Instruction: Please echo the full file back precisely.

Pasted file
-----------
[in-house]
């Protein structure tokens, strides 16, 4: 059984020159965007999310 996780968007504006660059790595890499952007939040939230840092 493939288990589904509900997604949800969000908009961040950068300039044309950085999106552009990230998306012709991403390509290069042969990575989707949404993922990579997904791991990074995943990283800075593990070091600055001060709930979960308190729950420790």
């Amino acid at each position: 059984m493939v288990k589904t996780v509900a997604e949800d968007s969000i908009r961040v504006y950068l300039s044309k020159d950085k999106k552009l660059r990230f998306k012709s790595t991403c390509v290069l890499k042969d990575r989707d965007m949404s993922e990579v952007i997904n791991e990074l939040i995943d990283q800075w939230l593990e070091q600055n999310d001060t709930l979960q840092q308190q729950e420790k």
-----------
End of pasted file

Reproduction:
[in-house]
């Protein structure tokens, strides 16, 4: 059984020159965007999310 996780968007504006660059790595890499952007939040939230840092 493939288990589904509900997604949800969000908009961040950068300039044309950085999106552009990230998306012709991403390509290069042969990575989707949404993922990579997904791991990074995943990283800075593990070091600055001060709930979960308190729950420790």
């Amino acid at each position: 059984m493939v288990k589904t996780v509900a997604e949800d968007s969000i908009r961040v504006y950068l300039s044309k020159d950085k999106k552009l660059r990230f998306k012709s790595t991403c390509v290069l890499k042969d990575r989707d965007m949404s993922e990579v952007i997904n791991e990074l939040i995943d990283q800075w939230l593990e070091q600055n999310d001060t709930l979960q840092q308190q729950e420790k």